I remember being in choirs in primary school. I loved being in plays and I remember being in a drum band, so i always had this rhythm in my soul, do you know what I mean. I remember the very first live concert that I went to. It was 1989 and I went to see Robert Cray at Festival Hall on his Strong Persuader Tour and I was just immersed. I wrote my very first song that evening, which is on Blak and Blue called “Roll With the Rhythm”.
I can remember my very first poem. I was in Traralgon Tech and the teacher was Noel McMahon; “Noddy” McMahon we called him. He was a lovely guy, really gentle. A lot of teachers that I’ve come across are very forceful in their demeanour. Instead of English, it was called humanities back then, and in his very first class he says “OK students, I want you to write a poem that explains you” and it’s like ‘Wow, what do I do here?’
I ended up writing a poem at age 13, and it’s very prophetic, because I don’t understand the policies and the reasons why i was taken away from my mum and dad. So the poem was called “My Favourite Drop” and it goes
Trickling down the waterfall
Freely one by one
Forming into clouds of spray
Glistening in the sun
Crashing to disaster
My water drop is done
Left a short life of loneliness
And gathered back as one
I look back now, and I turn 50 this year, and I think being a singer-songwriter must have been my destiny. That’s why I believe in being divined by these old people up stairs, you know?
You must get powerful reactions when sharing these stories. Can you tell us how your songs connected with people?
I write what I write in the hope that people can confide in my songs and I’ve been influenced by great people in my musical journey. Cooinda, my first album, was produced by Paul Kelly and influenced amazingly by a dear brother of mine Paul Hester and people like David Bridie. Then I journeyed on to the Hope album and recorded with Renee Geyer and Judith Durham and connected with so many people. But there’s a method to my madness. The genesis of my song might come from the death of my brother Wally, ‘Photographs’ for instance, on the Hope album. I don’t even mention my brother’s name, because if I don’t mention anyone in particular, but it’s about a passing in your family, then people live through that lyric. So they’re confiding in that song to get them through the pain and loss of a family member. That song is played at a lot of funerals in Melbourne, family members of mine.
‘Scars’, your song about Sorry Day, really grabbed me, too, with the message of truth being necessary for healing.
There was a woman called Lorraine Peters, an amazing old aunty and she sits on the board of the Healing Foundation. She was in the chamber during Kevin Rudd’s apology. I was asked to go in there and I said to the MP “With all due respect, i thank you for asking me to be there, but I can’t go in unless all of my brothers and sisters go in.”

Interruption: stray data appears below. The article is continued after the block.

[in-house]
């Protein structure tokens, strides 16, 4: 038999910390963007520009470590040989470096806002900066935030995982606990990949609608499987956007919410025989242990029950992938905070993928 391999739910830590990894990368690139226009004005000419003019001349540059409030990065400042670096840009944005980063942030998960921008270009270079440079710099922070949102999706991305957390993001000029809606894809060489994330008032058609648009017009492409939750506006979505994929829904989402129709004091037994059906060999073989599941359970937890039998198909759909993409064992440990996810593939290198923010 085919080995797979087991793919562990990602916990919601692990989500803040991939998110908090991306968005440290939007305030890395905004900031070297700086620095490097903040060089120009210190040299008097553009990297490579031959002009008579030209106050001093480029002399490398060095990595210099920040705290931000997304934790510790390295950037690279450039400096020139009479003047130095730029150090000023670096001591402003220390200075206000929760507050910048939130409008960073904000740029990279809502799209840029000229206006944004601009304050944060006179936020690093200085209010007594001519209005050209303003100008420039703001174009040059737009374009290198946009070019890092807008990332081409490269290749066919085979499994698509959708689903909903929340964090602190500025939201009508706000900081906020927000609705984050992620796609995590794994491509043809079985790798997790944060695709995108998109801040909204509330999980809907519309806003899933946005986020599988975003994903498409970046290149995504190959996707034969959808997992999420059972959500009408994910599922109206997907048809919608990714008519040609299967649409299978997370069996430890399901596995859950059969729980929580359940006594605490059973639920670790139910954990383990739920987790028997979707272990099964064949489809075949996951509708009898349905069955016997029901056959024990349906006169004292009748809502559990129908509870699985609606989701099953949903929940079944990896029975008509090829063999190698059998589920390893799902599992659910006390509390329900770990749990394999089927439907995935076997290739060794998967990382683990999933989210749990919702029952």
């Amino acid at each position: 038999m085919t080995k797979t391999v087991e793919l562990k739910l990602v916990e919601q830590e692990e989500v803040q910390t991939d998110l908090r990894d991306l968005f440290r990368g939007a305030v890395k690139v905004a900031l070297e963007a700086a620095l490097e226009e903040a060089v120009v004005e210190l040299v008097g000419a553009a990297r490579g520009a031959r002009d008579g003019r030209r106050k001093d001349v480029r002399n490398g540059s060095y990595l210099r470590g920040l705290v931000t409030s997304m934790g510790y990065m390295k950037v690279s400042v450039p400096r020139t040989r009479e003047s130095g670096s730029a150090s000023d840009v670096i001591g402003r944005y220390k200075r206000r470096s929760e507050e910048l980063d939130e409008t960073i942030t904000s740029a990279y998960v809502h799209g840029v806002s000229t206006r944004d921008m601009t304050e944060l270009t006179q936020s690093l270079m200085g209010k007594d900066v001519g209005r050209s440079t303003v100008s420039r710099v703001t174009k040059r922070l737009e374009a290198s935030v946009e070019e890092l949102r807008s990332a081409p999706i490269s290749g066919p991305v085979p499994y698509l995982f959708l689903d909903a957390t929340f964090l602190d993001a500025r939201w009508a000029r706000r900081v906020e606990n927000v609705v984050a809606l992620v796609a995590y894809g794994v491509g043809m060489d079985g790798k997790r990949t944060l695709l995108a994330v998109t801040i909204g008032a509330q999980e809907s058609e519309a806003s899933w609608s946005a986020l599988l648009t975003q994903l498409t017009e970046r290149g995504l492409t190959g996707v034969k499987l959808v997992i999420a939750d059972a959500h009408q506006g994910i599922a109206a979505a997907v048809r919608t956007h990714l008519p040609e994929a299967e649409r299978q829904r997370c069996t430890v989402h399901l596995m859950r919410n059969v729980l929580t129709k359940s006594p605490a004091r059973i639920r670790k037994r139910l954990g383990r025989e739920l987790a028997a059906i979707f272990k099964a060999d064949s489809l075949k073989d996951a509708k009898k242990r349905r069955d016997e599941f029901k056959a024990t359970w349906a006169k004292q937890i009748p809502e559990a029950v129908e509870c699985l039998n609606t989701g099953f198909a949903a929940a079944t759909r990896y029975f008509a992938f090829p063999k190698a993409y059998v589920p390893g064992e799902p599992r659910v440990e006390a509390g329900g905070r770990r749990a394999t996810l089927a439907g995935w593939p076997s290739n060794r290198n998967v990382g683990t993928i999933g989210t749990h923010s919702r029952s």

So I stayed outside with them, but Kevin Rudd ended up calling me five years on. My older sister and two of my nieces were there and I put the phone on speaker. Kevin Rudd asked my sister “How do you feel five years on?” And my sister, she said “How do you think we feel? We’re still in pain. Our family’s still dying.” She got really emotional.
Nothing will heal the scars on this country until we get justice and that’s what the song’s referencing. There’s a scar on this country that can never be mended. I’ve travelled around this country and I’ve seen devastation, but I’ve seen amazing resilience too.
Isn’t it a curious situation when Tony Abbott has made himself Minister for Indigenous Affiars, promoting the Recognise campaign while gutting Indigenous Services to the tune of $560 million in the last budget?
Yes. To be honest, I don’t agree with the Recognise campaign one iota. It’s a constitution that doesn’t derive from my people and if we agree to the terms of reference, not to be disrespectful, we become them. We’re sovereign people. I am a Mutti Mutti man. I was born before the 1967 Referendum, so I was born not a citizen of this country. When people say to me “That’s so Un-Australian”, I can say “I was born Un-Australian”. My people have never denied me the right to be a Mutti Mutti man, ever.
For me music is the key to expressing things like this. I was told a long time ago it’s easier to slap somebody over the head with a feather than a baseball bat. Music lets me get my foot in the door.
You’ll be performing with Dan Fox and Tom Lynch at this year’s National Folk Festival in April. Is this your first visit to the National?
I was there in 2009 with my full band. This time it will be with the trio, but I’ve been working a new recording project which I’ll be able to share more on in the coming year.